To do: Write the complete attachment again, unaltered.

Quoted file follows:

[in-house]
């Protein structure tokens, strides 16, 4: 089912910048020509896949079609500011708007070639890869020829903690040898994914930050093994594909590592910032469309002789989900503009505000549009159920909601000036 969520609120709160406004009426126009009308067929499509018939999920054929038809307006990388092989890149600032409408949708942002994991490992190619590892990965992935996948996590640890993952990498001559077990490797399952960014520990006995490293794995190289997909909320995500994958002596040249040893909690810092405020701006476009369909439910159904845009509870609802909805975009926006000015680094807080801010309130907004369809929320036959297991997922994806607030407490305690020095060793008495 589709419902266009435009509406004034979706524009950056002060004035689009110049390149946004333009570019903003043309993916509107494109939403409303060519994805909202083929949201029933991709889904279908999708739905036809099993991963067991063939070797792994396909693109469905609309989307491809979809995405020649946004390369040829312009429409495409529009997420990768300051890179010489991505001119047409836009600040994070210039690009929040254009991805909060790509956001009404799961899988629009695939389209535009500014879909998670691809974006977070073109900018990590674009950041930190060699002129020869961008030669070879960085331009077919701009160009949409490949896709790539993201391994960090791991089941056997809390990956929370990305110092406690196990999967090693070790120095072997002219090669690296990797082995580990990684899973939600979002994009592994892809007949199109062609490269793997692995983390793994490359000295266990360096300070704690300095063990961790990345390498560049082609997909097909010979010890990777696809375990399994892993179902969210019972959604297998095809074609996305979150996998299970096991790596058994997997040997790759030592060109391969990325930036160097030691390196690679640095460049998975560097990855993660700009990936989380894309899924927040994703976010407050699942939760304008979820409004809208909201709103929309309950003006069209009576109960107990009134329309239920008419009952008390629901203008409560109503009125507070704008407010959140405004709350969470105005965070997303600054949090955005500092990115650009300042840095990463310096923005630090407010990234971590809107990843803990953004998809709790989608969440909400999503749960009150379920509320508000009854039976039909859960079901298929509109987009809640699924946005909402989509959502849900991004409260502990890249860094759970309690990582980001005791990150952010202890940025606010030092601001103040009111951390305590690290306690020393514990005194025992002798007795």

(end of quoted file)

[in-house]
């Protein structure tokens, strides 16, 4: 089912910048020509896949079609500011708007070639890869020829903690040898994914930050093994594909590592910032469309002789989900503009505000549009159920909601000036 969520609120709160406004009426126009009308067929499509018939999920054929038809307006990388092989890149600032409408949708942002994991490992190619590892990965992935996948996590640890993952990498001559077990490797399952960014520990006995490293794995190289997909909320995500994958002596040249040893909690810092405020701006476009369909439910159904845009509870609802909805975009926006000015680094807080801010309130907004369809929320036959297991997922994806607030407490305690020095060793008495 589709419902266009435009509406004034979706524009950056002060004035689009110049390149946004333009570019903003043309993916509107494109939403409303060519994805909202083929949201029933991709889904279908999708739905036809099993991963067991063939070797792994396909693109469905609309989307491809979809995405020649946004390369040829312009429409495409529009997420990768300051890179010489991505001119047409836009600040994070210039690009929040254009991805909060790509956001009404799961899988629009695939389209535009500014879909998670691809974006977070073109900018990590674009950041930190060699002129020869961008030669070879960085331009077919701009160009949409490949896709790539993201391994960090791991089941056997809390990956929370990305110092406690196990999967090693070790120095072997002219090669690296990797082995580990990684899973939600979002994009592994892809007949199109062609490269793997692995983390793994490359000295266990360096300070704690300095063990961790990345390498560049082609997909097909010979010890990777696809375990399994892993179902969210019972959604297998095809074609996305979150996998299970096991790596058994997997040997790759030592060109391969990325930036160097030691390196690679640095460049998975560097990855993660700009990936989380894309899924927040994703976010407050699942939760304008979820409004809208909201709103929309309950003006069209009576109960107990009134329309239920008419009952008390629901203008409560109503009125507070704008407010959140405004709350969470105005965070997303600054949090955005500092990115650009300042840095990463310096923005630090407010990234971590809107990843803990953004998809709790989608969440909400999503749960009150379920509320508000009854039976039909859960079901298929509109987009809640699924946005909402989509959502849900991004409260502990890249860094759970309690990582980001005791990150952010202890940025606010030092601001103040009111951390305590690290306690020393514990005194025992002798007795």